Renault SA’s promotional blitz for its growing electric lineup may be too late for the maker of Europe’s best-selling EV to stay atop the region’s expanding market for battery-powered cars.
The French manufacturer and its partner Nissan Motor Co. have long enjoyed a first-mover advantage in the market. But their alliance has seen its share of Europe’s EV market shrink by almost half during the past four years. Tesla Inc. took over the pole position in 2019, and Volkswagen AG is now closing in fast.
Fighting back is now among the top priorities for new Chief Executive Officer Luca de Meo, who in July took over a company still reeling from the 2018 arrest of former leader Carlos Ghosn. On Thursday, he’ll preview two new electric models: the Dacia Spring crossover coming next year and a sedan that Renault hasn’t released the name of yet. It’s also debuting a pure-electric version of the Twingo city car and showing hybrid and plug-in iterations of its Clio and Captur models.
Reinforcements are sorely needed. VW’s 22% slice of Europe’s battery-electric vehicle sales was just short of the 24% held by Renault and its alliance partners Nissan and Mitsubishi Motors Corp. in the first eight months of the year, Credit Suisse analysts said in a report last week, citing data from EV-Volumes.com.
Much of the focus of car companies in Europe has shifted to electrics and plug-in hybrids, even as their share of sales remains relatively small at about 6.5% of the region’s total. Government incentives in the biggest markets of France and Germany have fueled an 85% rise in unit sales and boosted the segment’s share of the market by 3.5 percentage points from a year ago.
The top-selling electric model in Europe in the first eight months of the year was Renault’s Zoe subcompact, followed by Tesla’s Model 3 and VW’s e-Golf, according to Credit Suisse.
The Zoe helped Renault and Nissan retake the lead in battery-electric vehicle sales through the first eight months of this year, but that position is vulnerable now that VW’s ID.3 hatchback has arrived. The German carmaker will soon follow that model up with the ID.4 crossover. French rival PSA Group’s Peugeot e-208 also is making steady gains.
While the Zoe may fall behind, Renault’s new models could compete well with the ID.3 and Model 3, said Bloomberg Intelligence auto analyst Michael Dean. “2021 will be a big year for battery-electric vehicles, with a further jump in market share as more BEV models are made available,” he said.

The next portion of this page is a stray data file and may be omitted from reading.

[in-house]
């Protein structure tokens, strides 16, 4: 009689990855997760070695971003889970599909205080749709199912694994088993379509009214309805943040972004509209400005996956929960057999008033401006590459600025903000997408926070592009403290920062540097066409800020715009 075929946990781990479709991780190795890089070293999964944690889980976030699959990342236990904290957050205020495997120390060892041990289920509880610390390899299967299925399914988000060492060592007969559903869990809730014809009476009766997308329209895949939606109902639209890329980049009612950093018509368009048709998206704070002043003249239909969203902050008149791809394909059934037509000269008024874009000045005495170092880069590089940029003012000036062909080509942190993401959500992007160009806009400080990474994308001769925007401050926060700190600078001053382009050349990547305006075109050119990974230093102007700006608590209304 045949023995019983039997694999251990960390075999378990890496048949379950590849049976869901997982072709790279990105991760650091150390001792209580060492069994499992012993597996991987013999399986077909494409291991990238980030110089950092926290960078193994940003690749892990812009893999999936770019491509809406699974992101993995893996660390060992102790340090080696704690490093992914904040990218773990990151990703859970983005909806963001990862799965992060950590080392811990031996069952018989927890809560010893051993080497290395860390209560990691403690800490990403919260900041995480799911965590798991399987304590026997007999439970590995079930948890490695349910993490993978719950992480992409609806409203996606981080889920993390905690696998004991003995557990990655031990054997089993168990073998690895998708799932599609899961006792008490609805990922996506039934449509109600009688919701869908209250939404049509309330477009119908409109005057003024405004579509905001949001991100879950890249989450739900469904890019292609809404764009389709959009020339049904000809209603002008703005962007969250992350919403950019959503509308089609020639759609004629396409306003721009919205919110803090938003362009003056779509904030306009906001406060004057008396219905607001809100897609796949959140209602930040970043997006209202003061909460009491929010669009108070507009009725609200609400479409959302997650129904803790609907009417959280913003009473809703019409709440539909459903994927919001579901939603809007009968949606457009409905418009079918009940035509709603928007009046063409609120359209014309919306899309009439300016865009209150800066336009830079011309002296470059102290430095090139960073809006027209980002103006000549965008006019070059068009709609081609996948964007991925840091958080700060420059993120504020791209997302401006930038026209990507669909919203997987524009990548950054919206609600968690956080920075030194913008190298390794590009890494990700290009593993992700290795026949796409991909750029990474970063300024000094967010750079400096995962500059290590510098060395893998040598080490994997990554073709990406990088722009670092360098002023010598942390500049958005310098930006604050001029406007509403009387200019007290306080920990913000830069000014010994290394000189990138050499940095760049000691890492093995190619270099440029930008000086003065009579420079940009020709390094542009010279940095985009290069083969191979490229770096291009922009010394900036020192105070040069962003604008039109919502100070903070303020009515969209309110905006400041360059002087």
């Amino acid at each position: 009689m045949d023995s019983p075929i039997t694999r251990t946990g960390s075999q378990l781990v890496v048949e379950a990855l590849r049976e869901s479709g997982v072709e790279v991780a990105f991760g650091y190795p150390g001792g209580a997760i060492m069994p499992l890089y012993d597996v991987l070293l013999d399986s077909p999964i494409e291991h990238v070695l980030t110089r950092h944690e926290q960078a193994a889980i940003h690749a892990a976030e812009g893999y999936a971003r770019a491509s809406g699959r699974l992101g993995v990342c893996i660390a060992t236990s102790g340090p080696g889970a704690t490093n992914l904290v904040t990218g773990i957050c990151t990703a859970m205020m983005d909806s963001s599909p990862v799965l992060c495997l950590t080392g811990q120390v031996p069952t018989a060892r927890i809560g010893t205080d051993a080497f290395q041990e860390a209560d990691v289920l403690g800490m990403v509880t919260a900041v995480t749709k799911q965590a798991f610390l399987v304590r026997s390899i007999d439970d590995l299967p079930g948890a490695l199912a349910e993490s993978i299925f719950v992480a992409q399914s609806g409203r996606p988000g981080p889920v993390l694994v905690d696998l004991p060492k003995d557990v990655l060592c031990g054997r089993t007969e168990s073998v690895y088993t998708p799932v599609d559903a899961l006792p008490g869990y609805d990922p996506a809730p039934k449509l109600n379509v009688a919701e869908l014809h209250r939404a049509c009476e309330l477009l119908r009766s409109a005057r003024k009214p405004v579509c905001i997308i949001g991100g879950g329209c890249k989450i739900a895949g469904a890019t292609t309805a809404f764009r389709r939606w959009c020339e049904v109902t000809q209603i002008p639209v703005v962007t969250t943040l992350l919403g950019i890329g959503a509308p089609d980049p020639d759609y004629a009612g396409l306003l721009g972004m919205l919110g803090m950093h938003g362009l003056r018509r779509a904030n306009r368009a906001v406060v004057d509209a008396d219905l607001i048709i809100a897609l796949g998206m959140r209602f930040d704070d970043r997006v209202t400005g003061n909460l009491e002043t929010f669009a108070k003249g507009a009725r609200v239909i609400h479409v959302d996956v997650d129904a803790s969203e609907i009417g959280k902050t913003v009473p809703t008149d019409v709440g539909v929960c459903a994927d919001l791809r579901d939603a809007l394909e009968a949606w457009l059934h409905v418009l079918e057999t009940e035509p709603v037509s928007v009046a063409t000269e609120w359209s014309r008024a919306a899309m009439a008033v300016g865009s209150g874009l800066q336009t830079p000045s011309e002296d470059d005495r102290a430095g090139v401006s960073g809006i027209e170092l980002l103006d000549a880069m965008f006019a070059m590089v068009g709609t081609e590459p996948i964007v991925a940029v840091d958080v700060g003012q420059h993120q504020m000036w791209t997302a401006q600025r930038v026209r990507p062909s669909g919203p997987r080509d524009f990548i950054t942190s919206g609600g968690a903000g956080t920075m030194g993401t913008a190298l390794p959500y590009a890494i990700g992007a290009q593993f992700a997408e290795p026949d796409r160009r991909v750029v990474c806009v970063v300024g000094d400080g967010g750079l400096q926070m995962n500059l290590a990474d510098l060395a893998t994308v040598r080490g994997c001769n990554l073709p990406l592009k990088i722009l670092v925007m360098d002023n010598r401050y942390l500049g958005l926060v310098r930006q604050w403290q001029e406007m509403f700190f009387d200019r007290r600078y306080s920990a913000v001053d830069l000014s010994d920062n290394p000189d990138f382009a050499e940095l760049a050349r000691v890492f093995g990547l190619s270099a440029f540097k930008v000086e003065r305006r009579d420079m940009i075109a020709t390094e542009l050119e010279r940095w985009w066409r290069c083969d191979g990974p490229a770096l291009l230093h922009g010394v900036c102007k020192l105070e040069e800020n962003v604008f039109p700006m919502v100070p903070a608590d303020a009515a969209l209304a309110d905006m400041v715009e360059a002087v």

De Meo plans to overhaul Renault’s product range — which he deems roughly 30% too broad — and cut costs after a record 7.3 billion-euro ($8.6 billion) first-half loss.
The carmaker is freshening its electric lineup after relying on the Zoe for years. After the latest of several makeovers, the model has enjoyed surprising sales success this year, though it’s largely been a French phenomenon. Nissan’s Leaf has had better traction internationally and was the world’s best-selling electric model before being overtaken by Tesla.
An electric car costing less than €20,000 is key to safeguarding the alliance’s early advantage, according to de Meo, who has said Renault should focus on developing a profitable range of models built in France.
“We are pioneers in the area,” he said in a memo to employees last month. Calling Renault’s electric-vehicle platform a “weapon against Volkswagen,” he said Renault would not “give up our advantage and fall on the first offensive from a competitor.”
Under a job-sharing plan mapped out by the alliance in May, Renault will take the lead on the body of electric cars and some electric powertrains, while Mitsubishi Motors will work on plug-in hybrids and Nissan on autonomous driving.
In remarks designed to give a jolt to Renault staff, de Meo warned last month the carmaker is in the “red zone” and that cost-cutting may have to go deeper than the 2 billion euros already planned. He has spent months building his team — including by poaching top managers from PSA — and is working on a strategic plan to be unveiled at the start of next year.
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